Island Poke opens two new sites, eyes further London expansion: Island Poké, the London-based, White Rabbit Projects and Hero Brands-backed business, has opened two new London sites and set its sights on further expansion across the capital. The company, which last month announced plans to open four new restaurants in Edinburgh over the next two years, last week threw open the doors of new venues in Northcote Road, Battersea, and Boxpark, Wembley Park. The brand now has 18 sites in London and nine in France and is also looking to expand its delivery partnership with dark kitchen operators Reef. Island Poké founder James Gould-Porter, whose business idea came from childhood summers spent on California beaches, said: “It’s great to be expanding across London with more fantastic locations in Battersea and Wembley. It’s our mission to grow our ohana across London and beyond, bringing people a great and fresh alternative to the traditional lunch and dine-out offering.” Island Poké is also launching a new menu with a range of vegan options, to celebrate Veganuary.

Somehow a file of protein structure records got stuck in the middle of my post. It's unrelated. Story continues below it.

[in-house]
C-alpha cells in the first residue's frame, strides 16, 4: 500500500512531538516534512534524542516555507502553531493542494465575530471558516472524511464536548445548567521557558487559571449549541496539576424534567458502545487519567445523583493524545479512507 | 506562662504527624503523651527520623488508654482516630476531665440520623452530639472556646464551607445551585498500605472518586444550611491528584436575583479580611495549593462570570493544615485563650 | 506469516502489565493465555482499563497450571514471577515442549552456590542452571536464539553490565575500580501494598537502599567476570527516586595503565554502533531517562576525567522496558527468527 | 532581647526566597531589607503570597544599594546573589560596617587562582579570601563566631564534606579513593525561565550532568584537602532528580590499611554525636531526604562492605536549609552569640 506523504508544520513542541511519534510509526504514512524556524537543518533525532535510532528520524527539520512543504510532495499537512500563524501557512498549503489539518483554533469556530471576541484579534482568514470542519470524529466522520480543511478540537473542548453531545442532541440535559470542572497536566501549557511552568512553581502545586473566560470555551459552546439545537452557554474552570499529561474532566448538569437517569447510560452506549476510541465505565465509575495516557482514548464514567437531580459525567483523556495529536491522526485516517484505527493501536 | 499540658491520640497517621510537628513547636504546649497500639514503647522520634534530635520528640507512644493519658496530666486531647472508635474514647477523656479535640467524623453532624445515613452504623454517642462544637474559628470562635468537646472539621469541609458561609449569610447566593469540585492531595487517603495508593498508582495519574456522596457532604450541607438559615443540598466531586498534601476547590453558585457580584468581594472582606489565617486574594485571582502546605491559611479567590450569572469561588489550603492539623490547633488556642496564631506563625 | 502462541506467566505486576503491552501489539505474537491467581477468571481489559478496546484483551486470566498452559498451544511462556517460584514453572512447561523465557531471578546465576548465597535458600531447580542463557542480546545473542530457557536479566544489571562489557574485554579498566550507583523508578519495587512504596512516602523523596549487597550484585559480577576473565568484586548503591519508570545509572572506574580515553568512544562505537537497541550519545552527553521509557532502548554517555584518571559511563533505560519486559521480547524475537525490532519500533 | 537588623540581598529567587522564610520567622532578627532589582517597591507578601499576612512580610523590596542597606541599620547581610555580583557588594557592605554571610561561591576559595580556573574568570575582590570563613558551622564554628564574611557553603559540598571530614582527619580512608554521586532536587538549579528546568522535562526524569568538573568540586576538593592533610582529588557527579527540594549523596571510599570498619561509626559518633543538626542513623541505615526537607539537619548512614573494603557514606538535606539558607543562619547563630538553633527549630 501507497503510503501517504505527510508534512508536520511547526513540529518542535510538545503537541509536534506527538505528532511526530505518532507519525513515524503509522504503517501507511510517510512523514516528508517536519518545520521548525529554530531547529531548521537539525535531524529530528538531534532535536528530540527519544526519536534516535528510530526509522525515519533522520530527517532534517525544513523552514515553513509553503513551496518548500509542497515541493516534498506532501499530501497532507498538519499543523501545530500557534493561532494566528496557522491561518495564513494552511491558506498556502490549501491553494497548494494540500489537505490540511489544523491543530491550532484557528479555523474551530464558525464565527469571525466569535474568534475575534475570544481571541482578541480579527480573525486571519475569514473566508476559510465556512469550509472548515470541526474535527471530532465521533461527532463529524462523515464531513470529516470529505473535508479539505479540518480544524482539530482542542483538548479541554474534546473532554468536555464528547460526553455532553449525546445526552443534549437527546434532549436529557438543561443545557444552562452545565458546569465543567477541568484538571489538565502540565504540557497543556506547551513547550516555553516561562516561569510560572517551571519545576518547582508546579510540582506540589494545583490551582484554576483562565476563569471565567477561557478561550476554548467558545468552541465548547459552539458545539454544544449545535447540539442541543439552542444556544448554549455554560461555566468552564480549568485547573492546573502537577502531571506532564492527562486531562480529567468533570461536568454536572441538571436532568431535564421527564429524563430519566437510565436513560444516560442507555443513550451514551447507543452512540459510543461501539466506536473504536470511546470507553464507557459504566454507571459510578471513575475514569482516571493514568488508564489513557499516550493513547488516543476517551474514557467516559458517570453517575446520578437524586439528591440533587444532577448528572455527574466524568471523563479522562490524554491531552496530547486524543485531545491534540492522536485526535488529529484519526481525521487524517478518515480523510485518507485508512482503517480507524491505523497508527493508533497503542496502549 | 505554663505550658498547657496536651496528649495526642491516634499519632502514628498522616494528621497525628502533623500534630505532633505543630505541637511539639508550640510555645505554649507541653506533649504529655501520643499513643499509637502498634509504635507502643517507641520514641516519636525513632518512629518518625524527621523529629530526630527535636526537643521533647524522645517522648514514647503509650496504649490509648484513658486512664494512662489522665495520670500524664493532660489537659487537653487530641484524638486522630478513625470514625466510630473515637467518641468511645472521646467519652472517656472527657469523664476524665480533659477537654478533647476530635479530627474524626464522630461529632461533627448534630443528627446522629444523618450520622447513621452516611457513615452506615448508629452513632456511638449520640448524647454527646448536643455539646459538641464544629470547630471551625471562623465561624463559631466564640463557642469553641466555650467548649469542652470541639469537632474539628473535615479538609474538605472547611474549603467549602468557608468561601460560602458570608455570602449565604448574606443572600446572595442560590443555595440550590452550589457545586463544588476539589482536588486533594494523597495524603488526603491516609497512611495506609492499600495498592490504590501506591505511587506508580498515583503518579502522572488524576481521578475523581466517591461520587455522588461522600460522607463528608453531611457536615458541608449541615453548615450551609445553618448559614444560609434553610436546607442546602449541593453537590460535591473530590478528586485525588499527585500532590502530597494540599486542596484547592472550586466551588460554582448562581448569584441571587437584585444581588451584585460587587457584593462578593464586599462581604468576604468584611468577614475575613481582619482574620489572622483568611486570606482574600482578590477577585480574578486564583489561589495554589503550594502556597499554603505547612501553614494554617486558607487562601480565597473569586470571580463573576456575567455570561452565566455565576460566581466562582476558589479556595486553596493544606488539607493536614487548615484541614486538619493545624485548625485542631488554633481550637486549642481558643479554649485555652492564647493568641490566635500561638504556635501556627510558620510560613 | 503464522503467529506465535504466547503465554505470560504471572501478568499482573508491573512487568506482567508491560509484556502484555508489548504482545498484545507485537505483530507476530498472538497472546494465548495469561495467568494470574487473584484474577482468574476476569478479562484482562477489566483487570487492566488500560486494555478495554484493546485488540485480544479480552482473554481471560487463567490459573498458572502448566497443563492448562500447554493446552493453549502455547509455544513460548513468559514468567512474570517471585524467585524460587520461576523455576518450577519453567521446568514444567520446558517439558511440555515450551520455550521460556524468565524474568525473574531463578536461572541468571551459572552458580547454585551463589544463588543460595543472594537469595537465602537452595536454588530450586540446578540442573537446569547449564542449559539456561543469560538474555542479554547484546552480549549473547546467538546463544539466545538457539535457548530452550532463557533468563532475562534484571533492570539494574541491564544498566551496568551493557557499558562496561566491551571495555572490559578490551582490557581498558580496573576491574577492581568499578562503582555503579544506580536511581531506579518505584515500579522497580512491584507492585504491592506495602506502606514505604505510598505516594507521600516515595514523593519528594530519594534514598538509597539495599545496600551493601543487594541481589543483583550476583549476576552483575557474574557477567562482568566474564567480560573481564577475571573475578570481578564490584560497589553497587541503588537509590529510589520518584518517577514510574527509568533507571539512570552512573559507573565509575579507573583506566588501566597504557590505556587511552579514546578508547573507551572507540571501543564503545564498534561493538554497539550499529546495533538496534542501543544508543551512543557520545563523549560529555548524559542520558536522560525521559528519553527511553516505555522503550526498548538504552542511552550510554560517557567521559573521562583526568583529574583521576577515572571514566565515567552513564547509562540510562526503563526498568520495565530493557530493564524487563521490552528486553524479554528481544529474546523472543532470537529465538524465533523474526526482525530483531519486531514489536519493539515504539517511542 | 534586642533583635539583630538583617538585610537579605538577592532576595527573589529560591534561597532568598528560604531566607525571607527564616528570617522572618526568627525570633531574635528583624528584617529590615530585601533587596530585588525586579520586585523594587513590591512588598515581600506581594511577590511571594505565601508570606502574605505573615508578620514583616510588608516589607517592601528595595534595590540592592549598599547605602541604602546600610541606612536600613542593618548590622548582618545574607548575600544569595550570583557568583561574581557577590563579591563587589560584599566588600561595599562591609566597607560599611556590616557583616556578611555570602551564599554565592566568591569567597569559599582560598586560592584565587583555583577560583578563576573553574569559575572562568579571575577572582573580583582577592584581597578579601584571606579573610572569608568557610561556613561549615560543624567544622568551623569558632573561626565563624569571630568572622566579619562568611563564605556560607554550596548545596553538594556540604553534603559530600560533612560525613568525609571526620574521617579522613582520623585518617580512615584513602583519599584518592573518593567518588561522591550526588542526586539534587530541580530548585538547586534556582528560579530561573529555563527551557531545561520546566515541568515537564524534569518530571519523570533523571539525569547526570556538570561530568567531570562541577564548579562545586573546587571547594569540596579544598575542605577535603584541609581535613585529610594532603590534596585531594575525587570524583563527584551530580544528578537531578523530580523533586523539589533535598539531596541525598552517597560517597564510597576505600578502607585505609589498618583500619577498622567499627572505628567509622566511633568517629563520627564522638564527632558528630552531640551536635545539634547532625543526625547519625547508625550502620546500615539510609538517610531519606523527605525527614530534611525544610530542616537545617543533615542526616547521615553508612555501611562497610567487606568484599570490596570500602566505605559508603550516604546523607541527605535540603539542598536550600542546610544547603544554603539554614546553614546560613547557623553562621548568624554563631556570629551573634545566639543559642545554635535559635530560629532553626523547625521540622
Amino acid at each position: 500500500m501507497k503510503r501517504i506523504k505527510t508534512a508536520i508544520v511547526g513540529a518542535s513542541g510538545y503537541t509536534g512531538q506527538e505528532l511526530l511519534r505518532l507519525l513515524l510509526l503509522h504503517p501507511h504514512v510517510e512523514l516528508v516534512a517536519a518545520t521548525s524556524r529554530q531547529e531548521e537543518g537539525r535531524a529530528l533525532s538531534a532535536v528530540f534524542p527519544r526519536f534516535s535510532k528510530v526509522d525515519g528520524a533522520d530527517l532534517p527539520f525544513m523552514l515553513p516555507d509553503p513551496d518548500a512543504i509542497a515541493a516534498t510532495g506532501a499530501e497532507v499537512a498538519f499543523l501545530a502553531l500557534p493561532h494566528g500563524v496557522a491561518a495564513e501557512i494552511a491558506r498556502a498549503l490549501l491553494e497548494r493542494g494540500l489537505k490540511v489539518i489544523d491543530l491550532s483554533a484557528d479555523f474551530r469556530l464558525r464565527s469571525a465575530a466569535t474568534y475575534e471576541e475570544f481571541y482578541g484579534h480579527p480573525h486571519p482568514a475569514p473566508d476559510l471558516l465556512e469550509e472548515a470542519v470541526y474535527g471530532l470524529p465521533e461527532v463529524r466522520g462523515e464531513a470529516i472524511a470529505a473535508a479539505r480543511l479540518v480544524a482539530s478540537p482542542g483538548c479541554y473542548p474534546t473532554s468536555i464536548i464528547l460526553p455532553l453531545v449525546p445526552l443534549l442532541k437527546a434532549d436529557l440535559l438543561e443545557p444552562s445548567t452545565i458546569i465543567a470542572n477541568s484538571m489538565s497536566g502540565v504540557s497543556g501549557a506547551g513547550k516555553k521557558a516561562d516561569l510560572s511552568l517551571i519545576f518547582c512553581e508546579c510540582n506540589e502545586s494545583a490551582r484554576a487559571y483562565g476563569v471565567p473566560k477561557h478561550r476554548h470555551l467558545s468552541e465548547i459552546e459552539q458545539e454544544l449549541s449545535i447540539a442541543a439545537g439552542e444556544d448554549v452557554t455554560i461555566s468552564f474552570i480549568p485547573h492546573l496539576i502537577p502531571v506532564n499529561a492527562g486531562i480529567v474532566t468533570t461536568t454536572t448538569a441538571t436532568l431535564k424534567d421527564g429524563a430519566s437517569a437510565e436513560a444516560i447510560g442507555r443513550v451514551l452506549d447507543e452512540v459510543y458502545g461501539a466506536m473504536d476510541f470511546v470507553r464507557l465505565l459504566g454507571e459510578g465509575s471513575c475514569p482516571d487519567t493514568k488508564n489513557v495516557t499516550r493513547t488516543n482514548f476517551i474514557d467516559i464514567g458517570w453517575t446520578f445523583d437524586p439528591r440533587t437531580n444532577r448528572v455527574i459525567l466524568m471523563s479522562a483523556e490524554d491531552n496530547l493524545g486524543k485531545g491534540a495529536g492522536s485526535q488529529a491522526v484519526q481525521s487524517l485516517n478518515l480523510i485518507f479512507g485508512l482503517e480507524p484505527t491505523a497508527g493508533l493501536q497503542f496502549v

Jean-Baptiste Requien appointed COO of Ivy Asia: Serial sector investor Richard Caring has appointed Jean-Baptiste Requien, formerly of D&D London and Big Easy Restaurants, as chief operating officer of his Ivy Asia brand, Propel has learned. Requien has spent the past four years as director of operations at D&D London and previously worked at Big Easy Restaurants and Park Chinois. His first task will be to oversee the brand’s upcoming launch this March in Guildford’s Tunsgate Quarter scheme. Last September, the company submitted a licensing application for an Ivy Asia site in Cardiff, close to its existing The Ivy site in the city. It has also submitted plans to open an Ivy Asia in Leeds, on the former French Connection store in the city. The Ivy Collection has also been linked with opening Ivy Asia sites in Brighton and Glasgow. Last month, it was revealed that Caring had taken day-to-day control of his restaurant empire, which includes Bill’s and the Ivy Collection, after the departure of chief executive Baton Berisha. It was understood Caring believes his sprawling business, which includes Caprice Holdings, is too large to be under the control of one chief executive and plans to split the role in future. Rebecca Tooth is currently chief operating officer at Bill’s, while Richard Clark is managing director of Caprice Holdings.